Fitbit ends one Jawbone patent case seeking to block device import
It’s a minor holiday miracle. Wearable device leaders Fitbit and Jawbone have been locked in a prolonged legal battle for well over a year, and yesterday Fitbit dropped one of the key pursuits against its fellow fitness manufacturer, dropping a patent violation complaint filed with the U.S. International Trade Commission.
Fitbit cited Jawbone’s recent financial woes as part of the decision to drop the suit, throwing some series legal shade, “SEC filings of one of its biggest investors now value Jawbone shares as worth nothing, as well as indicate that Jawbone has filed for bankruptcy or is in default.”
While Jawbone is denying bankruptcy filings, the company was happy to discuss the end of the suit, which sought to block import of its devices. A Jawbone rep reached out to TechCrunch with a statement lauding the move, while adding that it will continue its own legal action against Fitbit. Here it is, in full,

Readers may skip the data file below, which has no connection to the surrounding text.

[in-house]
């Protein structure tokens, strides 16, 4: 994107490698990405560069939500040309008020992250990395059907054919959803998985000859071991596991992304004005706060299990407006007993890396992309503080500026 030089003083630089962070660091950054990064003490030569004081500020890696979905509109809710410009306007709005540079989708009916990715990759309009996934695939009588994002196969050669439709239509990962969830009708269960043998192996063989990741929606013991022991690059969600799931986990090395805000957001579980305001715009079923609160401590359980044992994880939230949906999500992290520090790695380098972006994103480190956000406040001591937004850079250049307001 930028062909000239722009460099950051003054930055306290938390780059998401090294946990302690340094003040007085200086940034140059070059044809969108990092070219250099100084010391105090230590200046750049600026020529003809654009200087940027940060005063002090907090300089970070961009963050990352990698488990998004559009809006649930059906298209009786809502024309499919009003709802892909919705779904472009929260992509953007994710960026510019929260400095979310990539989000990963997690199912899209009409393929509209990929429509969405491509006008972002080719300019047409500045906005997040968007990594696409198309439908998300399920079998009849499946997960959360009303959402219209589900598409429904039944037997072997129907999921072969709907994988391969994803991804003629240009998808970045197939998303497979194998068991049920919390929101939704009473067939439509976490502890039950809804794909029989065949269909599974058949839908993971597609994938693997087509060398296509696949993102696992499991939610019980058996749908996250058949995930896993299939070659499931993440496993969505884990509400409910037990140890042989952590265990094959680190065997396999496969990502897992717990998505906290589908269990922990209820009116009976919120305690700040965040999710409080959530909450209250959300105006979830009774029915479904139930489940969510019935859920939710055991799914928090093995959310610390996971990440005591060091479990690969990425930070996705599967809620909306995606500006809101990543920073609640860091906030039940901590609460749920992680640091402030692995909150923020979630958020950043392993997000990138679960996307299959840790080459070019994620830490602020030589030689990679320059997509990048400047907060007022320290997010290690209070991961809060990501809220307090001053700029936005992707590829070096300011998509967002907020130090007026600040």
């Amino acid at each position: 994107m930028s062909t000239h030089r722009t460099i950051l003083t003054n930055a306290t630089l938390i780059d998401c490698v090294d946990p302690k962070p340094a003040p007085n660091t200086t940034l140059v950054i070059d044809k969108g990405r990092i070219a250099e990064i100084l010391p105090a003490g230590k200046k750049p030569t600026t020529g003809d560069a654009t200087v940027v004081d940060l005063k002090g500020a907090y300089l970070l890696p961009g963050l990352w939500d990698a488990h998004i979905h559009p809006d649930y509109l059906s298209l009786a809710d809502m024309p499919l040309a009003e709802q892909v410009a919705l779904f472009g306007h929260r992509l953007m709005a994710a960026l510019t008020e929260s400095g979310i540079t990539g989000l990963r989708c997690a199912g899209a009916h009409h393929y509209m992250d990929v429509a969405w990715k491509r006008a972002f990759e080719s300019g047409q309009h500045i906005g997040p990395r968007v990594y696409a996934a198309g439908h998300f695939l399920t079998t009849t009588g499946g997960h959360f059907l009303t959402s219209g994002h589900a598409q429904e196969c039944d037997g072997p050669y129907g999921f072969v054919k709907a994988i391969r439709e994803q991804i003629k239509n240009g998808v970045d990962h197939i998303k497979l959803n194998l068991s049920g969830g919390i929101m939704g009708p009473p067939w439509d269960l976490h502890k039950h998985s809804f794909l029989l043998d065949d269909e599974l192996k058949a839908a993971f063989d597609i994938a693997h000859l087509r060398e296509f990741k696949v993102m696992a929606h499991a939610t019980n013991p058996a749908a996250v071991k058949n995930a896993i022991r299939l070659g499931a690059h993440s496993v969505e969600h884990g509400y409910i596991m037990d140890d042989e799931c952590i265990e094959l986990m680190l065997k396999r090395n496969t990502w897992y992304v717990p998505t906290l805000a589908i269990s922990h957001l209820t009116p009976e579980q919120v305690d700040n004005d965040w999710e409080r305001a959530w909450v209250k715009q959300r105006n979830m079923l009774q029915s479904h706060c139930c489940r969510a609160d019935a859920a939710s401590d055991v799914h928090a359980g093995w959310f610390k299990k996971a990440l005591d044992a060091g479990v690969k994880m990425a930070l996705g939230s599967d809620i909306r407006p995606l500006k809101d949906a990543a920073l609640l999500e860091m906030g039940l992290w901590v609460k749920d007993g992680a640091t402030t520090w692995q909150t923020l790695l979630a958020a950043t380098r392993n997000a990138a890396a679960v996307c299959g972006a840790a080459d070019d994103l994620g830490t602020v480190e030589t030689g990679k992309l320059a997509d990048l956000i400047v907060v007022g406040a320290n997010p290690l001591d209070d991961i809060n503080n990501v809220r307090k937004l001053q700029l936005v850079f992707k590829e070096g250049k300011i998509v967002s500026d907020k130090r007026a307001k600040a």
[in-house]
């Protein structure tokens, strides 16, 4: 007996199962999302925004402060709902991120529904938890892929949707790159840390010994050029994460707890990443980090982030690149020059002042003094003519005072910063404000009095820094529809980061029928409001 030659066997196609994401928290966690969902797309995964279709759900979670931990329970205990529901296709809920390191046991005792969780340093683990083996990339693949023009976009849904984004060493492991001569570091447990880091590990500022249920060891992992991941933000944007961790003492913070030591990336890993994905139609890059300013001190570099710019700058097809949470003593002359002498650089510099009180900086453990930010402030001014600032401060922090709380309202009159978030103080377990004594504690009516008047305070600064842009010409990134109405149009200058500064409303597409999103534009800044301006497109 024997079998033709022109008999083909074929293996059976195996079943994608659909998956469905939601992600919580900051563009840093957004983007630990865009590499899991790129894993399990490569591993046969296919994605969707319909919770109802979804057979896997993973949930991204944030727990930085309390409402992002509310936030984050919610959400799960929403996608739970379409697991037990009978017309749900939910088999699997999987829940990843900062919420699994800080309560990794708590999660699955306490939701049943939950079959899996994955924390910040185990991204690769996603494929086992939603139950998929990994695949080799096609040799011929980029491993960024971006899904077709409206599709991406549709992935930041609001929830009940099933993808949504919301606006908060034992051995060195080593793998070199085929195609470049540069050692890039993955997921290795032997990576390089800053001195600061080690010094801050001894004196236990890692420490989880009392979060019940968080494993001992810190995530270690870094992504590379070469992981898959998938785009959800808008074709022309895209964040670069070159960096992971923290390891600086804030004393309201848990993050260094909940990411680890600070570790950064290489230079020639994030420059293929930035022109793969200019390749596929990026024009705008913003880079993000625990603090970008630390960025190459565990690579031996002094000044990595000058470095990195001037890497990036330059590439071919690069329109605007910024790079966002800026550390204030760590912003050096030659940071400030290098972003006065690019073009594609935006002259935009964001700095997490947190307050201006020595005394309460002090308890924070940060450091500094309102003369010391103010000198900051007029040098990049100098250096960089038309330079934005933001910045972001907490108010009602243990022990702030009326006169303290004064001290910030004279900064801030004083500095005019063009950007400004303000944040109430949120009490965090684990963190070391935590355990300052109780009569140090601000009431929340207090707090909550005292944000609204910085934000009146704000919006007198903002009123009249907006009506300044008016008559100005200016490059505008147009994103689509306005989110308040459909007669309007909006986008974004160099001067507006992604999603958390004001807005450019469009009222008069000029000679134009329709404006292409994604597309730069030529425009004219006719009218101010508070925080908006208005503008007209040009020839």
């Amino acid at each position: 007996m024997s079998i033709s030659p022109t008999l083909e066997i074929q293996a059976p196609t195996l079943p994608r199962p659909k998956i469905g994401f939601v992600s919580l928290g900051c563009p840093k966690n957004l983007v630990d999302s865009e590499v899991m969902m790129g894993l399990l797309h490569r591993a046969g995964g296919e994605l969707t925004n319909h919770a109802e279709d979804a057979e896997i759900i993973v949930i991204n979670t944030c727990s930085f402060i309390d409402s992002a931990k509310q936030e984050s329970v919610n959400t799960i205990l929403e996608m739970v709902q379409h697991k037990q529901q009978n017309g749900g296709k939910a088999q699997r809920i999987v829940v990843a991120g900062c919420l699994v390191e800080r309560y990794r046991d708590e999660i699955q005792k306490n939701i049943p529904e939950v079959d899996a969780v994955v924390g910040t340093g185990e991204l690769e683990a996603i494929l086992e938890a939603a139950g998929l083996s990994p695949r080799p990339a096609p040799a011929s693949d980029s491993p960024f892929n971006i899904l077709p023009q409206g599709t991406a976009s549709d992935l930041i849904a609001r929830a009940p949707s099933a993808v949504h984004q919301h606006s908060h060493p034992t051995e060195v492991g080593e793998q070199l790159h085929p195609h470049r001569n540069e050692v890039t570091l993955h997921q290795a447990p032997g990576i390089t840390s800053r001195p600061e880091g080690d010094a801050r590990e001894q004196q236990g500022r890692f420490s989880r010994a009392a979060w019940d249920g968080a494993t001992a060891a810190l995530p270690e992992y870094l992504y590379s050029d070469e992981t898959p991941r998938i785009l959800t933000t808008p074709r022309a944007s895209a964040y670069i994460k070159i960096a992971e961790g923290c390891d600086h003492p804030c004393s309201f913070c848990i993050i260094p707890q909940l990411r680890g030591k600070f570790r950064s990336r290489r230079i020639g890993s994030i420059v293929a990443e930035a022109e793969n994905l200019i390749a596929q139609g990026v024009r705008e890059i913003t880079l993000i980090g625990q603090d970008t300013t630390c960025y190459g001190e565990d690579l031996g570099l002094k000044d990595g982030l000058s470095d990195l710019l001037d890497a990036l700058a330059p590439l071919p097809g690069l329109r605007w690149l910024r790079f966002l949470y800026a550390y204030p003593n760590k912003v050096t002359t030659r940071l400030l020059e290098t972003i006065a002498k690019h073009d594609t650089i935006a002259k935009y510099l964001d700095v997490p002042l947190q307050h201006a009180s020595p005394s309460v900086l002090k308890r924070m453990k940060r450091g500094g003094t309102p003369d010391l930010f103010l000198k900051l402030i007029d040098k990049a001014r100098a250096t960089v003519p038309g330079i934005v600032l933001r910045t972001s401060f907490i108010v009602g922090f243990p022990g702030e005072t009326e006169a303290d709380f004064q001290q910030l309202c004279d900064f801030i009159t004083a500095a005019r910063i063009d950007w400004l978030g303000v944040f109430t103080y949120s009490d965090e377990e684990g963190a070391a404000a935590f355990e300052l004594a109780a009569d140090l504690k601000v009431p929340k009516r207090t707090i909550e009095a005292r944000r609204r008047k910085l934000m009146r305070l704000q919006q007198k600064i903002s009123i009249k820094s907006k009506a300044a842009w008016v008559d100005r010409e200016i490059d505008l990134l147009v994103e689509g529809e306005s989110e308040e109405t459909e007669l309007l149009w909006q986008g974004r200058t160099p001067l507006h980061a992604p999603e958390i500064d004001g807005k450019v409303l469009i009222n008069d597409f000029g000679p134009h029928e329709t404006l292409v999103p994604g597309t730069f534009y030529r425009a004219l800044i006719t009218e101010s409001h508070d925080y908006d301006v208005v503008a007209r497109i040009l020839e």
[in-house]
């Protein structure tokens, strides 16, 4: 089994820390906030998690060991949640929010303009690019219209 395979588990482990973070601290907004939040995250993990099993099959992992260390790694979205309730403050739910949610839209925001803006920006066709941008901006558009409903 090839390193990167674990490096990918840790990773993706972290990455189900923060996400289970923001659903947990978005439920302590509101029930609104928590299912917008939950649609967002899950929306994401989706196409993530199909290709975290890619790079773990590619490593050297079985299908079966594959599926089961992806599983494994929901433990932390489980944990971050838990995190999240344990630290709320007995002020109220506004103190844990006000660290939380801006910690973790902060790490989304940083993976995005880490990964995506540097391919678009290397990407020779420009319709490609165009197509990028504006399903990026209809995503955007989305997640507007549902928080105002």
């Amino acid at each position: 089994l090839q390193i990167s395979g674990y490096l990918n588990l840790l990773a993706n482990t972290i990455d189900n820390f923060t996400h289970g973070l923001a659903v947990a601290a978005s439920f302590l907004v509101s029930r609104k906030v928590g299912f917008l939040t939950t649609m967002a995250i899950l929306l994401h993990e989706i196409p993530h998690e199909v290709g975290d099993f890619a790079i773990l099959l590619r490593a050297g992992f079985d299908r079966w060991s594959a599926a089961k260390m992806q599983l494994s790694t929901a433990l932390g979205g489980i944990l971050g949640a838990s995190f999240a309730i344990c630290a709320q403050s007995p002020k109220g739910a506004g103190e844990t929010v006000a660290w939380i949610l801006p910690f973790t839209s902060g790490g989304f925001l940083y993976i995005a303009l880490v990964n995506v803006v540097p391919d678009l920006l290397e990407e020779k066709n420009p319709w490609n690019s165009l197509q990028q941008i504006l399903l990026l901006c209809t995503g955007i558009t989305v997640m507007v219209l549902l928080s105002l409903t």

Fitbit has moved to drop its patent case against Jawbone, which had been set for trial in the International Trade Commission in March. By dismissing this action, Fitbit is no longer seeking to block importation of Jawbone devices, including Jawbone products in development. Jawbone believes this case — involving patents already found once to be invalid — should have been dismissed long ago by Fitbit. Fitbit’s pursuit of these baseless claims for so long was to burden Jawbone– an issue to be raised in Jawbone’s antitrust claim against Fitbit. Jawbone’s trade secret case in California state court against Fitbit will move forward to a jury trial in 2017.
We’ve reached to Fitbit for comment, but have yet to receive a response. Holidays, you know? We’ll add something as soon as we hear back.
In spite of the end of this specific pursuit, the extended legal battle between the fitness companies don’t look to be ending any time soon, which several suits still on-going.